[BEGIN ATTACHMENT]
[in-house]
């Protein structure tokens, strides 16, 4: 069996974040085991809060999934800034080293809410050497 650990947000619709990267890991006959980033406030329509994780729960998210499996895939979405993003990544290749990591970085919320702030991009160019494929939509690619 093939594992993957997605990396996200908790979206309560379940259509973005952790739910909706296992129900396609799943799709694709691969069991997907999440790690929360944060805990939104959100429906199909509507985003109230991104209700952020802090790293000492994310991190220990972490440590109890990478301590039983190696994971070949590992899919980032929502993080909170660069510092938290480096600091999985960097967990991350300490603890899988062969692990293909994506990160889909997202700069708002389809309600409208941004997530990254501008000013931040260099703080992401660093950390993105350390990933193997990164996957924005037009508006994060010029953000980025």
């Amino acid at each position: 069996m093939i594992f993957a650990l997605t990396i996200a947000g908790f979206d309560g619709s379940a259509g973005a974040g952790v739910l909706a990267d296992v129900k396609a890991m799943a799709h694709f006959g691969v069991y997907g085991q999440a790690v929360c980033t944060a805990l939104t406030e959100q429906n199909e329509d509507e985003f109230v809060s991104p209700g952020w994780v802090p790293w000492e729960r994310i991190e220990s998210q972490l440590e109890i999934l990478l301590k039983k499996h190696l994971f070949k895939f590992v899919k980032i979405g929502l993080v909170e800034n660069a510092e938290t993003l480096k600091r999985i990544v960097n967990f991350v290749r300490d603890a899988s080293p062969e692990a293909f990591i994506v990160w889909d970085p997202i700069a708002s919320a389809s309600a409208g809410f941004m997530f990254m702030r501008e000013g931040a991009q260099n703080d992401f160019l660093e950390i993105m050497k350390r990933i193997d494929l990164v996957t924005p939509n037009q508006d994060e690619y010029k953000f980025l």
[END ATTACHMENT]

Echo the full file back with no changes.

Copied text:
[in-house]
């Protein structure tokens, strides 16, 4: 069996974040085991809060999934800034080293809410050497 650990947000619709990267890991006959980033406030329509994780729960998210499996895939979405993003990544290749990591970085919320702030991009160019494929939509690619 093939594992993957997605990396996200908790979206309560379940259509973005952790739910909706296992129900396609799943799709694709691969069991997907999440790690929360944060805990939104959100429906199909509507985003109230991104209700952020802090790293000492994310991190220990972490440590109890990478301590039983190696994971070949590992899919980032929502993080909170660069510092938290480096600091999985960097967990991350300490603890899988062969692990293909994506990160889909997202700069708002389809309600409208941004997530990254501008000013931040260099703080992401660093950390993105350390990933193997990164996957924005037009508006994060010029953000980025």
């Amino acid at each position: 069996m093939i594992f993957a650990l997605t990396i996200a947000g908790f979206d309560g619709s379940a259509g973005a974040g952790v739910l909706a990267d296992v129900k396609a890991m799943a799709h694709f006959g691969v069991y997907g085991q999440a790690v929360c980033t944060a805990l939104t406030e959100q429906n199909e329509d509507e985003f109230v809060s991104p209700g952020w994780v802090p790293w000492e729960r994310i991190e220990s998210q972490l440590e109890i999934l990478l301590k039983k499996h190696l994971f070949k895939f590992v899919k980032i979405g929502l993080v909170e800034n660069a510092e938290t993003l480096k600091r999985i990544v960097n967990f991350v290749r300490d603890a899988s080293p062969e692990a293909f990591i994506v990160w889909d970085p997202i700069a708002s919320a389809s309600a409208g809410f941004m997530f990254m702030r501008e000013g931040a991009q260099n703080d992401f160019l660093e950390i993105m050497k350390r990933i193997d494929l990164v996957t924005p939509n037009q508006d994060e690619y010029k953000f980025l």